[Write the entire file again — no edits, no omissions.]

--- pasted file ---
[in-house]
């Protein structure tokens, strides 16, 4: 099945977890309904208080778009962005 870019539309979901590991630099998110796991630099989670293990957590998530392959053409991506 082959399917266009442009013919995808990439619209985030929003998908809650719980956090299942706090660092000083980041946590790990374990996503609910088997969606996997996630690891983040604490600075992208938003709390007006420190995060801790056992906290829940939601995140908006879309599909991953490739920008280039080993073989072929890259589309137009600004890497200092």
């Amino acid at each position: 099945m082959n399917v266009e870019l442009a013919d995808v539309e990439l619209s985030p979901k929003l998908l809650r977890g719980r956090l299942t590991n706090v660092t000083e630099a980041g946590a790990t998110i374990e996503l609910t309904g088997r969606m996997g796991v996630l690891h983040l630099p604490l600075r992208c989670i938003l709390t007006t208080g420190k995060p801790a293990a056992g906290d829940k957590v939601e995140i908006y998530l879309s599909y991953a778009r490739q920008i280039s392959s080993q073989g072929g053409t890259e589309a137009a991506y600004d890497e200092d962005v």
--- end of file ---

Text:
[in-house]
């Protein structure tokens, strides 16, 4: 099945977890309904208080778009962005 870019539309979901590991630099998110796991630099989670293990957590998530392959053409991506 082959399917266009442009013919995808990439619209985030929003998908809650719980956090299942706090660092000083980041946590790990374990996503609910088997969606996997996630690891983040604490600075992208938003709390007006420190995060801790056992906290829940939601995140908006879309599909991953490739920008280039080993073989072929890259589309137009600004890497200092």
């Amino acid at each position: 099945m082959n399917v266009e870019l442009a013919d995808v539309e990439l619209s985030p979901k929003l998908l809650r977890g719980r956090l299942t590991n706090v660092t000083e630099a980041g946590a790990t998110i374990e996503l609910t309904g088997r969606m996997g796991v996630l690891h983040l630099p604490l600075r992208c989670i938003l709390t007006t208080g420190k995060p801790a293990a056992g906290d829940k957590v939601e995140i908006y998530l879309s599909y991953a778009r490739q920008i280039s392959s080993q073989g072929g053409t890259e589309a137009a991506y600004d890497e200092d962005v």